“We have a network and investor base that is totally different from most hedge funds. Our reference list is our management teams. People say, ‘can you give me your list of references?’ And we send a list of CEO’s. And they say, ‘No, we’d like to speak with your investors.’ We say, ‘Those are our investors.’” – Cara Goldenberg
“My job is not to ignore the current and potential macroeconomic environment nor is it to forecast it. It is to choose a select number of companies that have the right combination of characteristics that will allow it to survive and thrive in nearly any scenario.” – Peter Kinney
“The only way to test a hypothesis is to look for all the information that disagrees with it.” – Karl Popper
“Having spent 15 years…doing nothing but short selling, I can argue with some authority that, as an investment strategy, shorting suffers from each one of these characteristics of a bad business.” – Joe Feshbach
“Costs and liabilities are rarely overstated.” – Seth Klarman
“Crooks are exposed when they run out of money.” – Chris Browne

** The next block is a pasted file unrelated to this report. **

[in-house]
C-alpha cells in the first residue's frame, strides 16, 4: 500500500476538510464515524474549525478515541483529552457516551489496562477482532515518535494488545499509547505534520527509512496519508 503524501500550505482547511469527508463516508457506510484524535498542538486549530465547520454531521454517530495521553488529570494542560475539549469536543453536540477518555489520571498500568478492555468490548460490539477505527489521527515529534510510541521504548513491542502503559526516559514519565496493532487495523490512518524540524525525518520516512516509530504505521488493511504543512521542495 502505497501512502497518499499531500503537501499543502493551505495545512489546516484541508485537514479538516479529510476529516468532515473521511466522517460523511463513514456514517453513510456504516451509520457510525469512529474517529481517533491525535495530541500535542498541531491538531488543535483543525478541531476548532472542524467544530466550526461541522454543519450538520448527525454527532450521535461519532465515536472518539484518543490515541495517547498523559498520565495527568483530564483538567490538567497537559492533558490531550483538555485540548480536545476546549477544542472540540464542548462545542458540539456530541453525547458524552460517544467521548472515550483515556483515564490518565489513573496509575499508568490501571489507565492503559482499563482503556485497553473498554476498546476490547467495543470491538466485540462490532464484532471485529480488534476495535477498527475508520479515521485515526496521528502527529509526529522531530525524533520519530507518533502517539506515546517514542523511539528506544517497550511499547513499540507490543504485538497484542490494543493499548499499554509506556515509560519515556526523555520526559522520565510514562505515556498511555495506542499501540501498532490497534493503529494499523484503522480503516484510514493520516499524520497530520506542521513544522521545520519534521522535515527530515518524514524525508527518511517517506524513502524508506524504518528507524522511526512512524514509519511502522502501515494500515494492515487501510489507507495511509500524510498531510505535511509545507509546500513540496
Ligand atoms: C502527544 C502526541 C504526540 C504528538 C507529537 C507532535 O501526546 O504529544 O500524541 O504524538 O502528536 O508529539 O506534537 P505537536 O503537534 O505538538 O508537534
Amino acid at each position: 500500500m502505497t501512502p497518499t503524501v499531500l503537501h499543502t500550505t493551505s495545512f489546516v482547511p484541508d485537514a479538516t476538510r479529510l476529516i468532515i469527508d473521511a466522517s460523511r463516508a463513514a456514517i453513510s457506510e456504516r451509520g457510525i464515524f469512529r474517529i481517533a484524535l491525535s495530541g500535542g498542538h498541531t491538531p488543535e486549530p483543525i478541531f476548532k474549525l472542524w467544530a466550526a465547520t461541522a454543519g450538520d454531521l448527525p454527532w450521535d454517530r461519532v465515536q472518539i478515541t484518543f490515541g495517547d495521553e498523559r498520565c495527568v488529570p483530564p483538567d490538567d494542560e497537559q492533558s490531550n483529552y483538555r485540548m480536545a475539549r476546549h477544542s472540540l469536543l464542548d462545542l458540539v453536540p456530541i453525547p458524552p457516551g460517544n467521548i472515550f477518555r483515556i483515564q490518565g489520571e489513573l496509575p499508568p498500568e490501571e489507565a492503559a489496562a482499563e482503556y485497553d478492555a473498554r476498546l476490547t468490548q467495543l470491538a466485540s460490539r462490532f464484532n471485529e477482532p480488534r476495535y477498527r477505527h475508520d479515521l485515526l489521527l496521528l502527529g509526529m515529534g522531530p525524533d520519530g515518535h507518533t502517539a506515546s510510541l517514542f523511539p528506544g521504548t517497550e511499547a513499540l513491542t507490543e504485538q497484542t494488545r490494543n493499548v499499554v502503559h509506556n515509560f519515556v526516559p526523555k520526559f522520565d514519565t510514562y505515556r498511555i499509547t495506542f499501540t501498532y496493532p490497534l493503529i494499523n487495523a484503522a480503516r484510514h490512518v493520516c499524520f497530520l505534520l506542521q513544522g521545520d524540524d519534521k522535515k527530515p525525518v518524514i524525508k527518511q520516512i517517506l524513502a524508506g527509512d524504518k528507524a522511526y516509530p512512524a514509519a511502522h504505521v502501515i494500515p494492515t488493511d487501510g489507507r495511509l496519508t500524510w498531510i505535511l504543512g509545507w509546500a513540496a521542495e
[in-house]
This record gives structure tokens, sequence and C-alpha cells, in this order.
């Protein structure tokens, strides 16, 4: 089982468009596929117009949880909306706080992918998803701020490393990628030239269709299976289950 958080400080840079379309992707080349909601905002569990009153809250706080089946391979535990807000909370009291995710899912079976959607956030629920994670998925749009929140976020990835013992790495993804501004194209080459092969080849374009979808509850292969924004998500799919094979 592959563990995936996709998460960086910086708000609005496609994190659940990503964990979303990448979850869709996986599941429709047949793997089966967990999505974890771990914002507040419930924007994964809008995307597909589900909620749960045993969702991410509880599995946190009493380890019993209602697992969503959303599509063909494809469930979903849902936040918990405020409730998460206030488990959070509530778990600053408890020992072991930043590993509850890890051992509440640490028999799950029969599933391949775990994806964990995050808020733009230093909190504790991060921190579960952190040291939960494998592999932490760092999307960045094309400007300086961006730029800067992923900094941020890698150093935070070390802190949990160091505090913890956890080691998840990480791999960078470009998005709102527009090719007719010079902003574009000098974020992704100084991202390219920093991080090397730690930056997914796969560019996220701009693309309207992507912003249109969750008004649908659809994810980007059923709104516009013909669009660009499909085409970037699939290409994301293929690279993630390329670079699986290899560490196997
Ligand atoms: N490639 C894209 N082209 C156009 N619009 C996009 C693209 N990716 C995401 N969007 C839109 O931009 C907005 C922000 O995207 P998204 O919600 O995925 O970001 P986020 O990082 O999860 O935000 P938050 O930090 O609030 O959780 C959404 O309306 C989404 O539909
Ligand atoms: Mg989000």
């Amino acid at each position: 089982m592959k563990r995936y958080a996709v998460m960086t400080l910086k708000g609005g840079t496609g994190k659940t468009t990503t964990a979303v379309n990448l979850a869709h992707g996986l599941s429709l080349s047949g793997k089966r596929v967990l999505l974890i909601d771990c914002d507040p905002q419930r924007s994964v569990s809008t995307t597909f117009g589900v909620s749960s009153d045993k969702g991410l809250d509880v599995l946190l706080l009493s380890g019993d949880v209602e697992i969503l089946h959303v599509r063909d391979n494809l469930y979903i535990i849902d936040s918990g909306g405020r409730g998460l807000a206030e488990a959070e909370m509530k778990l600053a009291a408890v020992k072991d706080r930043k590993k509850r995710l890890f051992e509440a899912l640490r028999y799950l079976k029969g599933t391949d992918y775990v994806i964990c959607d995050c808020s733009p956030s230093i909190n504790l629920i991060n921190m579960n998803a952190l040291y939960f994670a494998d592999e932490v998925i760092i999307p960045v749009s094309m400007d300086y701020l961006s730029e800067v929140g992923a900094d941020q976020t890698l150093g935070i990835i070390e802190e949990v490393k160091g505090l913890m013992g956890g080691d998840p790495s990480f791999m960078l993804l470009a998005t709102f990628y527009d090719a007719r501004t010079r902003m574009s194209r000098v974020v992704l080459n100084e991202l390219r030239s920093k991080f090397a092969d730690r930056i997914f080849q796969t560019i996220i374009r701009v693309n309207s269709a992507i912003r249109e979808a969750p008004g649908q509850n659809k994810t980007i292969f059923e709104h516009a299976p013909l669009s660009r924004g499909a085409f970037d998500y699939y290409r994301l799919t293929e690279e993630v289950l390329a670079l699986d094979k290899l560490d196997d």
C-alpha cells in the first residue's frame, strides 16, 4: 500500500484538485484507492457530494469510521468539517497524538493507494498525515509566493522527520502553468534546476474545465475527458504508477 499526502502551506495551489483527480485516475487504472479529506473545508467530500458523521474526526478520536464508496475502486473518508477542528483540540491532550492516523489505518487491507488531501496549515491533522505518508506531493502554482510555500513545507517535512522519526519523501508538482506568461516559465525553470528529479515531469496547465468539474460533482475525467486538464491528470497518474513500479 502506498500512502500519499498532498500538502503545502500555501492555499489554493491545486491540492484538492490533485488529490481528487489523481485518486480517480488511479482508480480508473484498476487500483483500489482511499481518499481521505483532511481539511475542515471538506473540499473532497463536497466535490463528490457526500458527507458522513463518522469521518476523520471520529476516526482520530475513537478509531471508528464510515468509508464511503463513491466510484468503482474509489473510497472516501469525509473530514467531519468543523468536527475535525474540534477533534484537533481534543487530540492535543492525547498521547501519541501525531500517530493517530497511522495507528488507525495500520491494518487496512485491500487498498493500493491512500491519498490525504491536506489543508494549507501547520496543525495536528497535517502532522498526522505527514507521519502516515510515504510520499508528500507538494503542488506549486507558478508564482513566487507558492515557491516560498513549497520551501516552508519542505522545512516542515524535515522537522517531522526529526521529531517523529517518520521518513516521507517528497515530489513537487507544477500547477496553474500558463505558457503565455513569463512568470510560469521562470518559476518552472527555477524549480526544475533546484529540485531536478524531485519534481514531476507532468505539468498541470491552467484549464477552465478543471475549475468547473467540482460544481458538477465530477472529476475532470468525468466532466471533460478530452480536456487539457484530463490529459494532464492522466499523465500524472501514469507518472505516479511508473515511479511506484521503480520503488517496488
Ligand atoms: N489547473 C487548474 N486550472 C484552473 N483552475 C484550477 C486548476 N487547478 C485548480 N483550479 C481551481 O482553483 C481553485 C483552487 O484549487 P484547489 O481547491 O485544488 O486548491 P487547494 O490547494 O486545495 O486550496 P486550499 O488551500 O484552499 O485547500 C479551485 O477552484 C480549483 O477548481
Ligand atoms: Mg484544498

“We are in a zero-sum game, so by definition you can’t be with the consensus and add value because the consensus is reflected in the price. You have to be able to think independently. And independent thinking is something I worry about in terms of the industry. There are some fantastic people in the industry. I don’t actually know what a hedge fund is. A hedge fund is a bouillabaisse of all different people doing all different things. But hedge funds on average (this is a great concern) are not doing enough independent thinking. The beauty of being in the hedge fund business is that it’s the only business in the world that I know of that is really not cyclically dependent. Your environment is not your determinant. You’re free to do whatever you want. There’s no such thing as a bad environment. You can go short. You can go long. You can take spreads. You can do anything you want, just as long as you do it prudently. You have that sort of freedom. So there’s no reason for us, for the industry as a whole, to perform this way.